However, I have time for friends, at least when I have an easy period in school. In our school periods change about in every two months. That means the subjects as well as the length of days might change, depending on how you have designed your time table.

To conclude, I do not mean I spend every single day doing the same things. This is just a little piece of my life. If I had told everything I do, you would not have read even this far. Now I get to the place I have praised all the time, maybe you should get your bottoms off a chair and get outside too.
- by Sami

My unusual school morning
Normally I wake up every school day around eight, usually at the sound of my alarm-clock. Then I take a shower, eat breakfast, feed my dog and go to school by bus.

This morning was entirely unlike my usual morning. Firstly, I woke up because the sun was shining in my eyes and I heard the song of birds. I didn’t know what time it was because my clock had stopped during the night, so I got up. I went downstairs and wondered why my mum, dad or little brother weren’t there. My parents have to go to work around seven, because of the distance. Then I watched the wall clock, I couldn’t believe it, it was only half past five.

I had already got up so I didn’t want to go back to sleep, I decided to enjoy a cup of coffee and read a newspaper. What a great start for the school day, I thought.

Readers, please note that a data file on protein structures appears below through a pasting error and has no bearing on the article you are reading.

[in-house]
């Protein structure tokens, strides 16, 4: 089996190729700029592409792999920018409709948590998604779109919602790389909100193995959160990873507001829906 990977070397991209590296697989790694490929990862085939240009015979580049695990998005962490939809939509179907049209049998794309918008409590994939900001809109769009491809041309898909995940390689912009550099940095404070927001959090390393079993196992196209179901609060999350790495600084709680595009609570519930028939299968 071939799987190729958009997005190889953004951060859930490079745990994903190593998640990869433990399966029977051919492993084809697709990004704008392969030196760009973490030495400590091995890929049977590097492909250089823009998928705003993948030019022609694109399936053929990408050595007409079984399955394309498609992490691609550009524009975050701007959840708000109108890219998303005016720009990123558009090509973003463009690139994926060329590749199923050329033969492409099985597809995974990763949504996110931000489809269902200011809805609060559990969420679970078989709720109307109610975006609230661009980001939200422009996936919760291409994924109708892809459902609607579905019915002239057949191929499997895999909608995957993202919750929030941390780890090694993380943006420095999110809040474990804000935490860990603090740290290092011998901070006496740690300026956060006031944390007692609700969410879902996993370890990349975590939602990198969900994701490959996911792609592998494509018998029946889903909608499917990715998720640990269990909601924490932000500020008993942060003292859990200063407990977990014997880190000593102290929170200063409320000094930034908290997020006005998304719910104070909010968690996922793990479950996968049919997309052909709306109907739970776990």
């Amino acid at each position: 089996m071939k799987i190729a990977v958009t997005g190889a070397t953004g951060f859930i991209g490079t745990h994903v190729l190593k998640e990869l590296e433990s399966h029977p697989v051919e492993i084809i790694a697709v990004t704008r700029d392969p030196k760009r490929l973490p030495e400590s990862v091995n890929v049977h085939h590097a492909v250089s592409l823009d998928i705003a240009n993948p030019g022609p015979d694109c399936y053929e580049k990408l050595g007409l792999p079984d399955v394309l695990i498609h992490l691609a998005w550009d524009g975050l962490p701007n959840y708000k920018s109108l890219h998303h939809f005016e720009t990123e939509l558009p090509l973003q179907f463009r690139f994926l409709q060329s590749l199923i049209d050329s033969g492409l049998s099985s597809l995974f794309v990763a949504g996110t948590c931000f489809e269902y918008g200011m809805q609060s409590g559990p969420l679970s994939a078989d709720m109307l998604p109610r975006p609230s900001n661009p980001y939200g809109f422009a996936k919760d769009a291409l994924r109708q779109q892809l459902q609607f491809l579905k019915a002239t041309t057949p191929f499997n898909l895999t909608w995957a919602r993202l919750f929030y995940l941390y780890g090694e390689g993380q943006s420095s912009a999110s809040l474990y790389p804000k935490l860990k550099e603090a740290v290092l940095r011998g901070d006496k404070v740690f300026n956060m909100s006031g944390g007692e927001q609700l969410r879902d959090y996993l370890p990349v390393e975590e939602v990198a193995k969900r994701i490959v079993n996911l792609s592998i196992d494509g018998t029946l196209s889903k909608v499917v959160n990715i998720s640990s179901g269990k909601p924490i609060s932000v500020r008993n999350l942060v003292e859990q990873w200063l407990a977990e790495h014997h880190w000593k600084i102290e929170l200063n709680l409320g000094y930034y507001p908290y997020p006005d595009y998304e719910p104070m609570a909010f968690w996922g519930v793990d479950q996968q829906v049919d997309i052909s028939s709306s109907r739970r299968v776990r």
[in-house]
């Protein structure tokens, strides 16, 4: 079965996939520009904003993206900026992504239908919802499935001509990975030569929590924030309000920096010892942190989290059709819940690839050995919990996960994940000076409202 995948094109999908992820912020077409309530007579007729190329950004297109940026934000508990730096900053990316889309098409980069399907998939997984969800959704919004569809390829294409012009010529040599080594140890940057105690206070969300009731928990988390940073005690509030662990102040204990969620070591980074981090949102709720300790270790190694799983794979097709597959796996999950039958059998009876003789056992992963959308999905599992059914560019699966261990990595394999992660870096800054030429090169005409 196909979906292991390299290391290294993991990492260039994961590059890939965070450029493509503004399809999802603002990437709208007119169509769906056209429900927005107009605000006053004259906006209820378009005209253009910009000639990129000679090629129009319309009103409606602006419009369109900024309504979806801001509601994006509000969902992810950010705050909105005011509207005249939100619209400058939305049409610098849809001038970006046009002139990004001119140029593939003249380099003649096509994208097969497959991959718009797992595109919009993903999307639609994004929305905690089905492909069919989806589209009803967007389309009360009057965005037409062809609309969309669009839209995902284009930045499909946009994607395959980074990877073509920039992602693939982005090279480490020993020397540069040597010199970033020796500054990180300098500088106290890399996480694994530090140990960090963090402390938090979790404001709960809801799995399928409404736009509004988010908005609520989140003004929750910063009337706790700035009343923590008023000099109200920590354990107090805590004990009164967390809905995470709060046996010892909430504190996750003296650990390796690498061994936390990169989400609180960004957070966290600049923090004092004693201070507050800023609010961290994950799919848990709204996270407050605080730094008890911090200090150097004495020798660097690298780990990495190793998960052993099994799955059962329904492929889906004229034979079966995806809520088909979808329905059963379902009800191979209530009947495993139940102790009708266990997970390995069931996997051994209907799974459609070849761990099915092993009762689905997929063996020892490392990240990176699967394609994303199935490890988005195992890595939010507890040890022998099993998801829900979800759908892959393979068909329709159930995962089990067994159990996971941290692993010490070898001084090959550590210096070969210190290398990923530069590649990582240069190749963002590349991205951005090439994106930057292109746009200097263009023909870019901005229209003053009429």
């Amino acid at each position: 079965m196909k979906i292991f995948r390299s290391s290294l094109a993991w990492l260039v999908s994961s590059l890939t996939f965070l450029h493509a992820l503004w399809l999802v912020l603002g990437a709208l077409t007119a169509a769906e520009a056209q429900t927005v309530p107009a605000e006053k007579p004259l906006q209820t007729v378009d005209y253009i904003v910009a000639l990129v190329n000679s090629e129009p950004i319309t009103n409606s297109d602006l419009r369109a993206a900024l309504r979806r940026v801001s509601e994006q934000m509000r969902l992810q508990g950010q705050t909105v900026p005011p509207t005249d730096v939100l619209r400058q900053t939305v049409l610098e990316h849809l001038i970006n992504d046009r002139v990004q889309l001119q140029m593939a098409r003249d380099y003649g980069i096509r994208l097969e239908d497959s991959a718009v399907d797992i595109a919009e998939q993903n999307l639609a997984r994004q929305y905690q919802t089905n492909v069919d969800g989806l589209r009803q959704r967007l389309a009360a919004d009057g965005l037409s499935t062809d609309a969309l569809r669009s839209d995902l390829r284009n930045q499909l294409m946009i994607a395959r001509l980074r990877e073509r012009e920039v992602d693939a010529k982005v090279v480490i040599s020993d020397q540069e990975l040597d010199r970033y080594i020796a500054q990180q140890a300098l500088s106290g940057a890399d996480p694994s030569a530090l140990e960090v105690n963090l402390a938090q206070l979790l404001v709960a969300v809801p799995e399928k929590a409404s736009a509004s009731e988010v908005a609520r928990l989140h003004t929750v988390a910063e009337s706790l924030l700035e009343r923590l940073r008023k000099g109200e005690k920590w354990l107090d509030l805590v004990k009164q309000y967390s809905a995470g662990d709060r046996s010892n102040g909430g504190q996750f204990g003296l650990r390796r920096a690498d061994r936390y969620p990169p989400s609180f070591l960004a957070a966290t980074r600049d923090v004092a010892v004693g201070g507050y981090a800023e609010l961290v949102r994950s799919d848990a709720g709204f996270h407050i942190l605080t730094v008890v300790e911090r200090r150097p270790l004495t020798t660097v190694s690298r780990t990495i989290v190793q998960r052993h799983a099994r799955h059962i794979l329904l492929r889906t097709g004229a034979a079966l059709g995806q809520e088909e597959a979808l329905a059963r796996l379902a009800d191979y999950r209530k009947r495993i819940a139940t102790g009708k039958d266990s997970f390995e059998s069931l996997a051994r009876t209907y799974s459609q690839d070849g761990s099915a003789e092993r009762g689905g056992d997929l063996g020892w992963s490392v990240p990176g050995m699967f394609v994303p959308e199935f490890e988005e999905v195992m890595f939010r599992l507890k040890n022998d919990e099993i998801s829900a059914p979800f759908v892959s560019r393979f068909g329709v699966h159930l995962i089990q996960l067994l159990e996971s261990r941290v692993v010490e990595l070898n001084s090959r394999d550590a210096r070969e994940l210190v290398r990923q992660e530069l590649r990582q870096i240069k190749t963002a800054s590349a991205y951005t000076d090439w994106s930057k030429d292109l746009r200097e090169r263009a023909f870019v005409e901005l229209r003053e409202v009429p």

- by Julia

A usual Finnish girl’s day
On school days I usually wake up at 06:45 in order to read the newspaper and eat breakfast without a rush. After doing my morning routines, I decide what to wear, my outfit represents in which mood I am, and maybe put some make up.

Fortunately I live near the school so it takes only five minutes by bike. I like school very much, thanks to my friends with whom the days won’t feel too long. A normal school day lasts from eight to two, but in this period, I have many free lessons during the week so, for example on Friday, I have school for only one 75-minute lesson. When the school day ends, I go home or meet some of my friends and we spend the afternoon together.

Our family gathers together round five o’clock to have dinner and during that everyone tells about his or her day and after that I go to the gym or jogging, except if I am feeling particularly lazy. In that case I might invite some friends to visit. In the evening I relax and maybe watch TV and by eleven I’m feeling tired enough to go to sleep.
- by Venla

An ordinary day
Now at the age of seventeen it is pretty much up to me to wake to school at mornings, and almost invariably I do so. At the same time I know that if I would start to skip my duties like that, my mom would scold me and bring me back to my senses again. So I wake up an hour before school starts, usually tired as ever, take a shower, eat some bread or fruit for breakfast if I find time and bike to the bus stop and head to school by bus.